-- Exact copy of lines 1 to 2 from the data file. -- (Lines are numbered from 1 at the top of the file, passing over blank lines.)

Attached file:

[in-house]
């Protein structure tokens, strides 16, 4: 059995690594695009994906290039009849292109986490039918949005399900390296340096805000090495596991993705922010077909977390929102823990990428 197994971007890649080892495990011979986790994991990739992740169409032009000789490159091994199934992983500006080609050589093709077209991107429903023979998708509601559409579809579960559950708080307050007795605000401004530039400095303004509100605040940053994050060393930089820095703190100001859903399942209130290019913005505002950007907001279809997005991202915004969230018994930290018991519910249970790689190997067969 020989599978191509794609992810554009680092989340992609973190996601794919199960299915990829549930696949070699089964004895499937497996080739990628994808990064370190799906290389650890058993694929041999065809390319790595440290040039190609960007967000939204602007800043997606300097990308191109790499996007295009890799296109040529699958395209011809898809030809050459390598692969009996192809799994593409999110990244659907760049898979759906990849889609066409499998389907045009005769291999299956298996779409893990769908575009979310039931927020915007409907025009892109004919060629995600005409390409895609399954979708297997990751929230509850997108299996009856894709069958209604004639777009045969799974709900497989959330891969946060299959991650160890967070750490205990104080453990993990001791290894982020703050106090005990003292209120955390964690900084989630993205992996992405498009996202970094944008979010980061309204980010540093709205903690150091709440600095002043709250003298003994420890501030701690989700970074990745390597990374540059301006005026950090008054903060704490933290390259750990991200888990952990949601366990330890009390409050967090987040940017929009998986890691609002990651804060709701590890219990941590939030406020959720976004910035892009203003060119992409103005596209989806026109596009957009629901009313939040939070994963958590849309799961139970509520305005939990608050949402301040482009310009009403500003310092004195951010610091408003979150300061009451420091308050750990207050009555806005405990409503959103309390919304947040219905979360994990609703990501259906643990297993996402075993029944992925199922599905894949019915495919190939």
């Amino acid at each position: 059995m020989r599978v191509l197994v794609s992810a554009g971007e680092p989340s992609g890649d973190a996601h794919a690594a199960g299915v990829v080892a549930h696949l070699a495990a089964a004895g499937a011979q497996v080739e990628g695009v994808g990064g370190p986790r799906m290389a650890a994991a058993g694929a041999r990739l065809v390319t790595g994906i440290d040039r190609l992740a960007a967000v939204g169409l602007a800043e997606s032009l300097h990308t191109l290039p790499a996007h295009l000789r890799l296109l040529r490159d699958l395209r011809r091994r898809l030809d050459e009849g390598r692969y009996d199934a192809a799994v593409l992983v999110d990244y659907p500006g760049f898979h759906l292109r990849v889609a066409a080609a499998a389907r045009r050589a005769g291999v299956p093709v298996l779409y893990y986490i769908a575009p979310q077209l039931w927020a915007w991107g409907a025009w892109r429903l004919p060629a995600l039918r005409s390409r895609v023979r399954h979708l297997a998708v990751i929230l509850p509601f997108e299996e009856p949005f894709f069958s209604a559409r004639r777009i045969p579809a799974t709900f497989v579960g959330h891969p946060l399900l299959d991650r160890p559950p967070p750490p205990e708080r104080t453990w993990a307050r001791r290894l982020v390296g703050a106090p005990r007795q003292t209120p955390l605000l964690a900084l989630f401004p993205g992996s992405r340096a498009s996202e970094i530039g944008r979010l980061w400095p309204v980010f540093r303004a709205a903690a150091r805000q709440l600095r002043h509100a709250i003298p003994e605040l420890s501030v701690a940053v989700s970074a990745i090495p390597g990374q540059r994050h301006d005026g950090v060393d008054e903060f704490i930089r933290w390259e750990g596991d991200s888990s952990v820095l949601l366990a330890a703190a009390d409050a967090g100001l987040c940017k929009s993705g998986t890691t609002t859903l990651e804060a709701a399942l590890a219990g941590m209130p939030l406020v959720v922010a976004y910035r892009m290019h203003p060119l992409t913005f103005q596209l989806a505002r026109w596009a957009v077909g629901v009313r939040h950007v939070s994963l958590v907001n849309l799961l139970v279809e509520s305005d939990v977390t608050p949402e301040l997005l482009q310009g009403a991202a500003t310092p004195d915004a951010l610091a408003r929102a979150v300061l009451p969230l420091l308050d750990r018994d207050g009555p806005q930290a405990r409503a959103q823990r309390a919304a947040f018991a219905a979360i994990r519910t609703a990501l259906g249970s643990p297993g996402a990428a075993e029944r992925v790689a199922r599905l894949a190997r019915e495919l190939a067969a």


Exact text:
[in-house]
């Protein structure tokens, strides 16, 4: 059995690594695009994906290039009849292109986490039918949005399900390296340096805000090495596991993705922010077909977390929102823990990428 197994971007890649080892495990011979986790994991990739992740169409032009000789490159091994199934992983500006080609050589093709077209991107429903023979998708509601559409579809579960559950708080307050007795605000401004530039400095303004509100605040940053994050060393930089820095703190100001859903399942209130290019913005505002950007907001279809997005991202915004969230018994930290018991519910249970790689190997067969 020989599978191509794609992810554009680092989340992609973190996601794919199960299915990829549930696949070699089964004895499937497996080739990628994808990064370190799906290389650890058993694929041999065809390319790595440290040039190609960007967000939204602007800043997606300097990308191109790499996007295009890799296109040529699958395209011809898809030809050459390598692969009996192809799994593409999110990244659907760049898979759906990849889609066409499998389907045009005769291999299956298996779409893990769908575009979310039931927020915007409907025009892109004919060629995600005409390409895609399954979708297997990751929230509850997108299996009856894709069958209604004639777009045969799974709900497989959330891969946060299959991650160890967070750490205990104080453990993990001791290894982020703050106090005990003292209120955390964690900084989630993205992996992405498009996202970094944008979010980061309204980010540093709205903690150091709440600095002043709250003298003994420890501030701690989700970074990745390597990374540059301006005026950090008054903060704490933290390259750990991200888990952990949601366990330890009390409050967090987040940017929009998986890691609002990651804060709701590890219990941590939030406020959720976004910035892009203003060119992409103005596209989806026109596009957009629901009313939040939070994963958590849309799961139970509520305005939990608050949402301040482009310009009403500003310092004195951010610091408003979150300061009451420091308050750990207050009555806005405990409503959103309390919304947040219905979360994990609703990501259906643990297993996402075993029944992925199922599905894949019915495919190939």